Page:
7.1 Effects of magnetic fields on convection
7.2 Center-to-limb behavior
As one observes towards the limb several differences in the surface appearance occur (Figure 51 and Figure 11). First, the granules develop a three-dimensional pillow appearance with the granules higher than the intergranular lanes (see Figure 10), with their near sides brighter than their far sides. This is partly due to the true three-dimensional structure of granulation, the granules are observed higher than the intergranular lanes. Bright granules have their continuum optical depth unity 80 km above the mean surface. Partly it is due to the near side being seen more normal to the line of sight and the far side at a more glancing angle.
High resolution observations of solar faculae show that they have an asymmetric contrast profile, with some brightness extending up to one arcsecond in the limbward direction from their peak in brightness (Hirzberger and Wiehr, 2005). The wide contrast profile cannot be explained solely by the “hot wall” effect, as was noted by Lites et al. (2004). The works by Keller et al. (2004) and Steiner (2005) address this issues, with somewhat conflicting but broadly consistent explanations. One conclusion is that the limbward extension of brightness comes from seeing the granule behind the facular magnetic field through the rarefied facular magnetic flux concentration; a circumstance that observers suspected decades ago. The explanation is corroborated by the direct comparisons of observations and simulations by De Pontieu et al. (2006).
7.3 Magnetic flux emergence
Magnetic flux emergence through the solar surface is driven by two processes: buoyancy and advection. Magnetic concentrations with strong fields rise toward the surface first, because they are buoyant (to maintain approximate pressure equilibrium with their surroundings the density inside the concentration must be smaller than in its surroundings), and second, because they are advected by convective upflows. As it rises, a magnetic concentration will encounter convective downflows piercing the upflows on smaller and smaller scales, with downflow speeds significantly larger than the upflow speeds. The portions of the magnetic concentration in the downflows will be dragged down or at least have their upward motion slowed, while the portions still in the upflows continue to ascend rapidly. This leads to the formation of Ω-loops of successively smaller dimensions as the surface is approached. In general, the asymmetry of upflow and downflows (amplitudes and topology) leads to a tendency for downward transport of magnetic flux; a process known as “magnetic flux pumping” (Petrovay and Szakaly, 1993; Tobias et al., 1998; Dorch and Nordlund, 2000, 2001; Tobias et al., 2001). This process is likely to be of central importance for the overall flux balance of the solar convection zone, and allows storage of considerable magnetic flux inside the convection zone proper.
The fact that magnetic fields that are concentrated close to the surface tend to tangle and spread out in many directions below the surface has been demonstrated earlier by Grossmann-Doerth et al. (1998) — see also Vögler et al. (2005) and Schaffenberger et al. (2005).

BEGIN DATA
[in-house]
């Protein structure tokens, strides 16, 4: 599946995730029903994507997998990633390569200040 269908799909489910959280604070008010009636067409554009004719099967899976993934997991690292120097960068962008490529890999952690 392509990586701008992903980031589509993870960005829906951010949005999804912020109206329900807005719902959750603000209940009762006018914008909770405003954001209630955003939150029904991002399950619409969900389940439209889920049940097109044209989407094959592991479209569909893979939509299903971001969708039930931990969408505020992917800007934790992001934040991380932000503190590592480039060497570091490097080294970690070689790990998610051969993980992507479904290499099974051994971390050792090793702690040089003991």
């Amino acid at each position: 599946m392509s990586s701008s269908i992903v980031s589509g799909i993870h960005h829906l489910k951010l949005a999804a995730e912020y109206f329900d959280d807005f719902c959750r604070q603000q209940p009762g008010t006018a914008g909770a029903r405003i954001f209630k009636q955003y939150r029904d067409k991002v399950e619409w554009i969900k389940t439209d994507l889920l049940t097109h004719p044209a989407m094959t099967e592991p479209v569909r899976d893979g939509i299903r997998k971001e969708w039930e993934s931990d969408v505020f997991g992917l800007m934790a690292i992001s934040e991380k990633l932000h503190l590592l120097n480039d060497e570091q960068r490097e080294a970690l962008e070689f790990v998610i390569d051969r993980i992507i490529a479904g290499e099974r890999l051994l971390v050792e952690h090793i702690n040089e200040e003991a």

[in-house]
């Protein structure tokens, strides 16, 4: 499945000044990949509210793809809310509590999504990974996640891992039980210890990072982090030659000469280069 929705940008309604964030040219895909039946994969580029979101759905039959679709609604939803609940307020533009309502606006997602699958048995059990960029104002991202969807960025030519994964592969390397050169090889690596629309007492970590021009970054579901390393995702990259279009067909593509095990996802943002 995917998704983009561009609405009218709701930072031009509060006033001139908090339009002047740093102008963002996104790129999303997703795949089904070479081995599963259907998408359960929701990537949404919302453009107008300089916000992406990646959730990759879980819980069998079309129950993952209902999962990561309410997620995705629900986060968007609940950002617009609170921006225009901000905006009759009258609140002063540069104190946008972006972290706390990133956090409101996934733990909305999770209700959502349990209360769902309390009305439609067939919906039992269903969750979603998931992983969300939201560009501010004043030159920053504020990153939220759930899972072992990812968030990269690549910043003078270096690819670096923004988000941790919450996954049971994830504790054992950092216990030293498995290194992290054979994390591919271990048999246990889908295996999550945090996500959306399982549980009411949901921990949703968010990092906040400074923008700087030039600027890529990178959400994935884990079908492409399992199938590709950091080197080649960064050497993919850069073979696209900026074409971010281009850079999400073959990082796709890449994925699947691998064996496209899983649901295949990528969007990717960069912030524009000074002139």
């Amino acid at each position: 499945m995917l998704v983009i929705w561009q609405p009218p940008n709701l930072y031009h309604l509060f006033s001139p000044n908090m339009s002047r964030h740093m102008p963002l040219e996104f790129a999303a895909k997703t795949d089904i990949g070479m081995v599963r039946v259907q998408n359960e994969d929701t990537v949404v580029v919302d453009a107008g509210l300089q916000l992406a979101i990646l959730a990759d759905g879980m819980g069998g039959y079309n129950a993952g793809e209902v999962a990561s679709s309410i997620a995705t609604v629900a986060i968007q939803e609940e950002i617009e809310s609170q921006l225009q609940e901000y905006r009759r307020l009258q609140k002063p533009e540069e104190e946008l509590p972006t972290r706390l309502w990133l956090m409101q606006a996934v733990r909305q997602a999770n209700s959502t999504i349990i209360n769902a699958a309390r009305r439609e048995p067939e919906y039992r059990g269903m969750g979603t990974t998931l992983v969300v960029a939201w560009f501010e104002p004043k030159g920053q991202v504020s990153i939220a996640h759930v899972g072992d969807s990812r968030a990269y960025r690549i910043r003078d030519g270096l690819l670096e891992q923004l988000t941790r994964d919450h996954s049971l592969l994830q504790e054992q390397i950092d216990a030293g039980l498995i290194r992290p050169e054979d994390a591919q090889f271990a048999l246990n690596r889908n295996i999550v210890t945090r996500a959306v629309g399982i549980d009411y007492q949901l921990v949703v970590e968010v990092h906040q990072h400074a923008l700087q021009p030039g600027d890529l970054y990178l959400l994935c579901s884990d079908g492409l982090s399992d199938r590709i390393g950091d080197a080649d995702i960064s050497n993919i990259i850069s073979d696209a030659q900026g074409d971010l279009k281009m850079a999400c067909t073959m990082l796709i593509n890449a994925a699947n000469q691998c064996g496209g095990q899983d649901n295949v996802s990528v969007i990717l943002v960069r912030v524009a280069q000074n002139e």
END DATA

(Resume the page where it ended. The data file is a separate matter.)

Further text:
The ubiquitous occurrence of downflows in the close vicinity but outside magnetic flux concentrations (see for example also Steiner et al., 1998) has been explained in terms of baroclinic flows by Deinzer et al. (1984). The effect has been observationally verified by Langangen et al. (2007).
Emonet and Cattaneo (2001)have shown that dynamo action will occur in a turbulent medium even in the absence of rotation. This led to the suggestion that in addition to the global solar dynamo there is a local, surface dynamo acting in the Sun, a proposition that has recently been confirmed by Vögler and Schüssler (2007). It must be remembered, however, that even though dynamo action occurs in the surface layers of the Sun, these layers are not isolated from the rest of the convection zone. The plasma and magnetic field are mixed throughout the convection zone.
7.4 Convection as a driver of chromospheric and coronal heating
In a broad sense it is of course generally accepted that the solar convection zone is the ultimate driver of the activity that transpires in the solar chromosphere and corona, since the convection zone is the only available source of mechanical energy. Moreover, since upper atmosphere activity and heating is empirically so intimately connected with the presence of magnetic fields, one must also conclude that it is the Poynting flux (the flux of electromagnetic energy) rather than the acoustic or advective/convective kinetic energy flux that is the main transport agent.
From that point of view the question of chromospheric and coronal driving can in principle be reduced to a question of being able to understand and estimate the Poynting flux passing through the solar surface. In practice, this is not an easy task, and one can furthermore convincingly argue that the magnitude of the Poynting flux indeed depends as much on the sink (the chromosphere and corona) as it depends on the source (the subsurface layers of the convection zone).